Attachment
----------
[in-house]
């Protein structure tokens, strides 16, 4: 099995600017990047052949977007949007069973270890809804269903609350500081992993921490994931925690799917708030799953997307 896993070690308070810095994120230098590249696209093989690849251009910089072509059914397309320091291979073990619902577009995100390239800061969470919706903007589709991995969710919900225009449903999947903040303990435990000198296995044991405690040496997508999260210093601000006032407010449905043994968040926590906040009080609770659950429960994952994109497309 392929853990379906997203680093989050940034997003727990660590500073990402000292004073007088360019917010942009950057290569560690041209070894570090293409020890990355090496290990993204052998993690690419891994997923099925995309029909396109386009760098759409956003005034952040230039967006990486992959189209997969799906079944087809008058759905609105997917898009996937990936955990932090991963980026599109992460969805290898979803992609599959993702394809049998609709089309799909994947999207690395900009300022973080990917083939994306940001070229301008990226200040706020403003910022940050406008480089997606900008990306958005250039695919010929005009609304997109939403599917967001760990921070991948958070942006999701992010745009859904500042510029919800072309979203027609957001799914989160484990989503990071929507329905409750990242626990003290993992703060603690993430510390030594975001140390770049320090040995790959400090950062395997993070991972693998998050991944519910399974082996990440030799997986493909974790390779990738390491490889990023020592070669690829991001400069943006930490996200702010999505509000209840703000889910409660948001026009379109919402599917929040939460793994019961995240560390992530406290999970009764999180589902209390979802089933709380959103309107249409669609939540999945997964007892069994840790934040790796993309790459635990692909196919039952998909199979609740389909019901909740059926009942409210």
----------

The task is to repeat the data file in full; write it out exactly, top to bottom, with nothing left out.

[in-house]
């Protein structure tokens, strides 16, 4: 099995600017990047052949977007949007069973270890809804269903609350500081992993921490994931925690799917708030799953997307 896993070690308070810095994120230098590249696209093989690849251009910089072509059914397309320091291979073990619902577009995100390239800061969470919706903007589709991995969710919900225009449903999947903040303990435990000198296995044991405690040496997508999260210093601000006032407010449905043994968040926590906040009080609770659950429960994952994109497309 392929853990379906997203680093989050940034997003727990660590500073990402000292004073007088360019917010942009950057290569560690041209070894570090293409020890990355090496290990993204052998993690690419891994997923099925995309029909396109386009760098759409956003005034952040230039967006990486992959189209997969799906079944087809008058759905609105997917898009996937990936955990932090991963980026599109992460969805290898979803992609599959993702394809049998609709089309799909994947999207690395900009300022973080990917083939994306940001070229301008990226200040706020403003910022940050406008480089997606900008990306958005250039695919010929005009609304997109939403599917967001760990921070991948958070942006999701992010745009859904500042510029919800072309979203027609957001799914989160484990989503990071929507329905409750990242626990003290993992703060603690993430510390030594975001140390770049320090040995790959400090950062395997993070991972693998998050991944519910399974082996990440030799997986493909974790390779990738390491490889990023020592070669690829991001400069943006930490996200702010999505509000209840703000889910409660948001026009379109919402599917929040939460793994019961995240560390992530406290999970009764999180589902209390979802089933709380959103309107249409669609939540999945997964007892069994840790934040790796993309790459635990692909196919039952998909199979609740389909019901909740059926009942409210």